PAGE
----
Overexpression of EGFR is responsible for causing a number of cancers, including lung cancer as it activates various downstream signaling pathways. Thus, it is important to control EGFR function in order to treat the cancer patients. It is well established that inhibiting ATP binding within the EGFR kinase domain regulates its function. The existing quinazoline derivative based drugs used for treating lung cancer that inhibits the wild type of EGFR. In this study, we have made a systematic attempt to develop QSAR models for designing quinazoline derivatives that could inhibit wild EGFR and imidazothiazoles/pyrazolopyrimidines derivatives against mutant EGFR. In this study, three types of prediction methods have been developed to design inhibitors against EGFR (wild, mutant and both). First, we developed models for predicting inhibitors against wild type EGFR by training and testing on dataset containing 128 quinazoline based inhibitors. This dataset was divided into two subsets called wild_train and wild_valid containing 103 and 25 inhibitors respectively. The models were trained and tested on wild_train dataset while performance was evaluated on the wild_valid called validation dataset. We achieved a maximum correlation between predicted and experimentally determined inhibition (IC50) of 0.90 on validation dataset. Secondly, we developed models for predicting inhibitors against mutant EGFR (L858R) on mutant_train, and mutant_valid dataset and achieved a maximum correlation between 0.834 to 0.850 on these datasets. Finally, an integrated hybrid model has been developed on a dataset containing wild and mutant inhibitors and got maximum correlation between 0.761 to 0.850 on different datasets. In order to promote open source drug discovery, we developed a webserver for designing inhibitors against wild and mutant EGFR along with providing standalone (http://osddlinux.osdd.net/) and Galaxy (http://osddlinux.osdd.net:8001) version of software. We hope our webserver (http://crdd.osdd.net/oscadd/ntegfr/) will play a vital role in designing new anticancer drugs.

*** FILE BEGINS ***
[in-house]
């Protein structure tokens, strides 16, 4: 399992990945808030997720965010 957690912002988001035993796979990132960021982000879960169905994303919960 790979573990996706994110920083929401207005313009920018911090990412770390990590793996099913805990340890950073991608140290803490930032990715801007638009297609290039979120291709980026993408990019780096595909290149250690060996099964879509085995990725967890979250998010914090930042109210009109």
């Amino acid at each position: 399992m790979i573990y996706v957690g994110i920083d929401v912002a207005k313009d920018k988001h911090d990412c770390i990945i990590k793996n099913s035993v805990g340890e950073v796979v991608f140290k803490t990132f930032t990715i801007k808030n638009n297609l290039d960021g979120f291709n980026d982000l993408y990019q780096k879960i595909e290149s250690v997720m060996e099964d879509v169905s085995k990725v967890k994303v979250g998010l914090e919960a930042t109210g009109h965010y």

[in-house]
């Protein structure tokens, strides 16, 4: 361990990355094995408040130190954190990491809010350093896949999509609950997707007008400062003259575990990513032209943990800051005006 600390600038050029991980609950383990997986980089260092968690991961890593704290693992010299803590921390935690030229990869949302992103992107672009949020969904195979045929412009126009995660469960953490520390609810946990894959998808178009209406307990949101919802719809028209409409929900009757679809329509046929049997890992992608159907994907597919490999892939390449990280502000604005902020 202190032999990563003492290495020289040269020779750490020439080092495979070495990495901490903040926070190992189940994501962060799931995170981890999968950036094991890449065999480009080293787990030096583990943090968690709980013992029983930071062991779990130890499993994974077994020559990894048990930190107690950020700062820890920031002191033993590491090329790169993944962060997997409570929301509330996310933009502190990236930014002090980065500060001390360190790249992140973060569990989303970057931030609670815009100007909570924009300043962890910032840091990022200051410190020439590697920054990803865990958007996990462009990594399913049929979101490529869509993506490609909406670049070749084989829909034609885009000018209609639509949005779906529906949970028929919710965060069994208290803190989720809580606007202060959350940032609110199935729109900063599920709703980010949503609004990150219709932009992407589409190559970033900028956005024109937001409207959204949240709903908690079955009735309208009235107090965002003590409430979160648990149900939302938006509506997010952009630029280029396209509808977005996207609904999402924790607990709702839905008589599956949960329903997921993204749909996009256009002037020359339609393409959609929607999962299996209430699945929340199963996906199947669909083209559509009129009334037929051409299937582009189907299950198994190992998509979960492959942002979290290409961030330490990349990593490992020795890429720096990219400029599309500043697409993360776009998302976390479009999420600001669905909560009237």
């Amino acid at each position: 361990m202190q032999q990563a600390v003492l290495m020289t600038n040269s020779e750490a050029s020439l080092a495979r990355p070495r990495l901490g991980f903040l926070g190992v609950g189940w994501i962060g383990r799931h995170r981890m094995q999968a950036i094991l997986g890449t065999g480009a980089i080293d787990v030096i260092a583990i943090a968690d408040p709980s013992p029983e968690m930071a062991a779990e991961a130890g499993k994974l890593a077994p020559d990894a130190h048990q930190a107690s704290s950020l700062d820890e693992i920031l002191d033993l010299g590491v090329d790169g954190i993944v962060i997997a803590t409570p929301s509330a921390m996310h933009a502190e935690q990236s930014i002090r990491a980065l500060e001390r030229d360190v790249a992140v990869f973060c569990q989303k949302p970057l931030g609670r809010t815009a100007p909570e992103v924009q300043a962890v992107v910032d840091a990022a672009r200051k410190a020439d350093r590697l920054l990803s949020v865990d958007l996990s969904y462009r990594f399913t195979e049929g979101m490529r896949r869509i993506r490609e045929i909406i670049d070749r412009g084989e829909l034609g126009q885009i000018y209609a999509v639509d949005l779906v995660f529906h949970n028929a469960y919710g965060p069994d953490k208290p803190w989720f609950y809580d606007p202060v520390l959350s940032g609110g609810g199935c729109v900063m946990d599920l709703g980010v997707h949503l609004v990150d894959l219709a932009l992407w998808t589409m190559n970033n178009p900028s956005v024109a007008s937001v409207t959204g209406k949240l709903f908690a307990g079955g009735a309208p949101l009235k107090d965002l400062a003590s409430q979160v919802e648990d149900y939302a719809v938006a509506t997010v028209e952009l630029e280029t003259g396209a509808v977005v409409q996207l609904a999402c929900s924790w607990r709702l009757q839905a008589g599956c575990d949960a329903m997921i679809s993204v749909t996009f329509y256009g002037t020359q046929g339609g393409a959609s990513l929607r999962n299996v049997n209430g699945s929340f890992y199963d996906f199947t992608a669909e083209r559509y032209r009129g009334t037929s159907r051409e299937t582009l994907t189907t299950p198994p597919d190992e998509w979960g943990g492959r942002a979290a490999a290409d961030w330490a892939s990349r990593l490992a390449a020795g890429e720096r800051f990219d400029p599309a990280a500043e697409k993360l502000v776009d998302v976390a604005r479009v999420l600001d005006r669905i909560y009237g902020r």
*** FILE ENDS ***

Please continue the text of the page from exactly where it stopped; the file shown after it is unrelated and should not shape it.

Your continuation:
Citation: Chauhan JS, Dhanda SK, Singla D, Open Source Drug Discovery Consortium, Agarwal SM, Raghava GPS (2014) QSAR-Based Models for Designing Quinazoline/Imidazothiazoles/Pyrazolopyrimidines Based Inhibitors against Wild and Mutant EGFR. PLoS ONE 9(7): e101079. https://doi.org/10.1371/journal.pone.0101079
Editor: Yu Xue, Huazhong University of Science and Technology, China
Received: February 18, 2014; Accepted: June 2, 2014; Published: July 3, 2014
Copyright: © 2014 Chauhan et al. This is an open-access article distributed under the terms of the Creative Commons Attribution License, which permits unrestricted use, distribution, and reproduction in any medium, provided the original author and source are credited.
Funding: The authors are thankful to the Council of Scientific and Industrial Research (CSIR) (project open source drug discovery (OSDD) and GENESIS BSC0121), Department of Biotechnology (DBT) (project BTISNET) and Indian Council of Medical Research (ICMR) Government of India for financial. SMA is thankful to Department of Biotechnology-IYBA. The funders had no role in study design, data collection and analysis, decision to publish, or preparation of the manuscript.
Competing interests: Dr. G P S Raghava is a PLOS ONE Editorial Board member. This does not alter the authors' adherence to PLOS ONE policies on sharing data and materials.
The protein kinase is the largest known family within the human genome that contains more than 500 genes. These kinases play a vital role in signal transduction through phosphorylation mechanism, as they catalyze the transfer of phosphate from ATP to a hydroxyl group of serine, threonine or tyrosine of target proteins. Protein kinases are thus ATP binding proteins that exhibit highly conserved nature , . As a result any functional deregulation of these enzymes results in disease states such as cancer, diabetes, inflammation, cardiovascular disease, neurological disorders, etc. Therefore, they have emerged as an important class of drug targets in drug discovery process. Imatinib, Nilotinib and Dasatinib are some of the drugs that were designed based on ATP binding sites of kinase target proteins . To date, 11 kinase inhibitors have been approved by FDA for cancer treatment and other 80 kinase inhibitors are in clinical trial .